I am just not sure if the counter is starting at 0 or at 1. I mean this at a simulation software level. The numeric output never lights up the 0 alone, but every digit turns off once the cycle completes, I'm not sure if that means "its 0" or if its just not counting.As has been pointed out, most counters start in state 0 as that is usually the easiest state to reset them to. Since you are claiming to want a synchronous design, you want fourteen states. The sequence 0-13 is the usual one, but you can make 1-14 work. Or, ANY set of fourteen unique states.
Forget about the lights for a moment. Can you take the outputs of a four-bit counter and implement some logic so that each unique state lights up a different LED? If you want, you can just choose the 14 states you want to use.
Now, if you have those fourteen outputs (each of which is HI for one clock cycle) and you wanted another LED to be lit whenever the first, seventh, eighth, or tenth output us HI, what could you do to accomplish that?
There are many ways to skin this cat. As near as I can tell from looking at your table, there are five unique output conditions. You could use a set of states to represent those conditions and then some additional states to count the time within each output condition.
Well, with a ridiculously large amount of inverters and AND gates, I guess I could make logic that would light up 14 different leds...but I'm not sure if that's right...
And, now that I tried to do something similar, yeah, it's easy (if extremely tedious) to do the logic to light up 14 different leds, but once I try to light up a SINGLE led for more than 1 state, then everything goes to hell. I simply cannot see a way in which a set of logic gates will output 1 only from state 1 to 5 and then turn output 0 to turn it off. If I set up a NAND gate to output 1 when it receives 0001, 0010, 0011, 0100, 0101 then that logic will still trigger beyond 0101 because every other number meets the criteria for the logic to output 1. So the light will never turn off.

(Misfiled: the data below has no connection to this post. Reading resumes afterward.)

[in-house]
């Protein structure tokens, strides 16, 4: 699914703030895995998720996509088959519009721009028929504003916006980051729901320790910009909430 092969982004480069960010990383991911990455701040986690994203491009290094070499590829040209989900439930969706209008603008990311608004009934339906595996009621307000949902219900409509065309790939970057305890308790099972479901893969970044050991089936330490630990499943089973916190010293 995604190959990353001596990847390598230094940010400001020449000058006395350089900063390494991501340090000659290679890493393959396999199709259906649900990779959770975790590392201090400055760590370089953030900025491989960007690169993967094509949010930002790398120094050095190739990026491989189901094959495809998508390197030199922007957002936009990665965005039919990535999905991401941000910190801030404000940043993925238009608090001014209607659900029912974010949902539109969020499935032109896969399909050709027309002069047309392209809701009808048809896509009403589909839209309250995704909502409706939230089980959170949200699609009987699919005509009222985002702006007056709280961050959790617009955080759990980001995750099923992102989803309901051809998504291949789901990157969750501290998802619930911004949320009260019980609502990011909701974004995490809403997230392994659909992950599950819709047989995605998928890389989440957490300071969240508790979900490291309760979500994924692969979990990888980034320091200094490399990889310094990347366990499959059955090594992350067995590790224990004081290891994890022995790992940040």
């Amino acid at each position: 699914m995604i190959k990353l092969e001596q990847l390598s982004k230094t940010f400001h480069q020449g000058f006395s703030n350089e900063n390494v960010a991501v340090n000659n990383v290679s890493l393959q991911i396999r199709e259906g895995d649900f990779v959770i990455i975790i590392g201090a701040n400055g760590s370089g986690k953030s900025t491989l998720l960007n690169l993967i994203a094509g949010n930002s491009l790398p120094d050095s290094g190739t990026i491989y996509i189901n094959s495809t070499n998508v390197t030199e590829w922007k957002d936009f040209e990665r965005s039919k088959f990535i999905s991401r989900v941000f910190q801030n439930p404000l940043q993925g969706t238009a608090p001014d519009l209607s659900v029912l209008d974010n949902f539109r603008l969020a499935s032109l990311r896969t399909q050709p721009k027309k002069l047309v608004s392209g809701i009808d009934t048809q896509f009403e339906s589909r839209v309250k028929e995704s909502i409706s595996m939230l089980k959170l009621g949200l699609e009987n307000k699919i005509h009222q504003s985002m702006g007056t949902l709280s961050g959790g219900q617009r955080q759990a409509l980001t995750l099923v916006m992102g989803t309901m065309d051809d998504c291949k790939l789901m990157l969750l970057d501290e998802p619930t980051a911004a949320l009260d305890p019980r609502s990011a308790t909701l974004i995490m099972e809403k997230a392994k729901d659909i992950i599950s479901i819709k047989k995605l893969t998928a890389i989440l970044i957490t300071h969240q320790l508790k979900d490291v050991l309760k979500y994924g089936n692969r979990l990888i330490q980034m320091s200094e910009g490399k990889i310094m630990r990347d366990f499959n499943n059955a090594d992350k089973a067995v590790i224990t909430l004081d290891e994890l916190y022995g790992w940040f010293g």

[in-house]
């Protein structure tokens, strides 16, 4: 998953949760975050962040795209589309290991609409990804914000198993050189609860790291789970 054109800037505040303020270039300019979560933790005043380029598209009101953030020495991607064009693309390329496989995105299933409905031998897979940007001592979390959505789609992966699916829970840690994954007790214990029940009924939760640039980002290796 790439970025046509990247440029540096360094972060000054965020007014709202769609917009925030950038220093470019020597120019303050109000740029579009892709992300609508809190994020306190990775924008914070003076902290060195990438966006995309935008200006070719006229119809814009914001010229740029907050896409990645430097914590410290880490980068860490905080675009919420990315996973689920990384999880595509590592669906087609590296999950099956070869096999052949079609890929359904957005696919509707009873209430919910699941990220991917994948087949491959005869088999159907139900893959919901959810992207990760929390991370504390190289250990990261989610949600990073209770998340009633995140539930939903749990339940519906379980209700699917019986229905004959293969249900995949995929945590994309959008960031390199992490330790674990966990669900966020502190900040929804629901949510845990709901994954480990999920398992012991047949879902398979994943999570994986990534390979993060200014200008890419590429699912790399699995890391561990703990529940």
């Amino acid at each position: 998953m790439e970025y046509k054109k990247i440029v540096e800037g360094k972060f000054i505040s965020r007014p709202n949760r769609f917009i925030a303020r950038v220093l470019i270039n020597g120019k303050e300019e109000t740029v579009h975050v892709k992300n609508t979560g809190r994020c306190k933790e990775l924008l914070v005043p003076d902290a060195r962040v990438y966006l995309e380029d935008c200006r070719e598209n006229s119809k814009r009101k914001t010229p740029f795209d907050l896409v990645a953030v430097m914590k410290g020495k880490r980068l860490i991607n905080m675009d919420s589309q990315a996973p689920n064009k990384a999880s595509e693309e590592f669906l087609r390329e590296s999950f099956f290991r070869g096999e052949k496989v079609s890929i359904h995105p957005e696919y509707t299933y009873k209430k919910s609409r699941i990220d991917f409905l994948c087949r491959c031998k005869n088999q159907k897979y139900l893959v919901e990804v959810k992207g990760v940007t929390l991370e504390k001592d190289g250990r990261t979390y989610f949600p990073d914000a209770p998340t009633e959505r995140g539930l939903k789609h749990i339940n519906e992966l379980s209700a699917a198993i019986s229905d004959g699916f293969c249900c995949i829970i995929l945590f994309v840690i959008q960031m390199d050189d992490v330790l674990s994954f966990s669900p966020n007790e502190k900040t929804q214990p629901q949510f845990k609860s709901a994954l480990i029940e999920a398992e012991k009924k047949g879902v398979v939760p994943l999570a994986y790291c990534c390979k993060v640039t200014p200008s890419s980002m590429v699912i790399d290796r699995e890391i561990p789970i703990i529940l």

If I try to do it backwards (output 0 when its 0101) then it's just the same issue but backwards...thing turns off at 5 but lights up again at 6.
If I try to decode 0101 with a NAND gate, OK, it will output 1 when the inputs are 0101, sure, but it will also output 1 when the inputs are literally any other binary number asides from 1111, so in other words, the lights won't ever shut down.
And what do you mean when you say there are 5 unique output conditions? I only have 4 bits...
It's just the way I was taught to make them. I double checked and I can't really find an error there, there are 3 groups of 2 (because groups can overlap) and there's no group bigger than 2. Would the order of the variables affect anything? I'm not even sure if a kmap is necessary...The order of the variables in your map makes it incredibly difficult for me to read because that's not the way I'm used to doing them. Normally the variables would be DC on the left side and BA on the top. You have it as CD and AB which makes reading the numbers tedious and prone (for me) to errors.
But, it will work. I added the don't cares and was able to simplify the equation I expected.
You have two incorrect entries in the Kmap and you aren't taking advantage of using the invalid counts as don't cares.
EDIT: Can you double check this result?
View attachment 193293
I don't get that when I don't use don't cares. It's more typical to keep the variables in MSB to LSB order, so I'd write it as D'CB'+D'CA+D'B'A. It's easier to convert to numbers, unless your native language writes binary numbers backwards.
You're on the right track.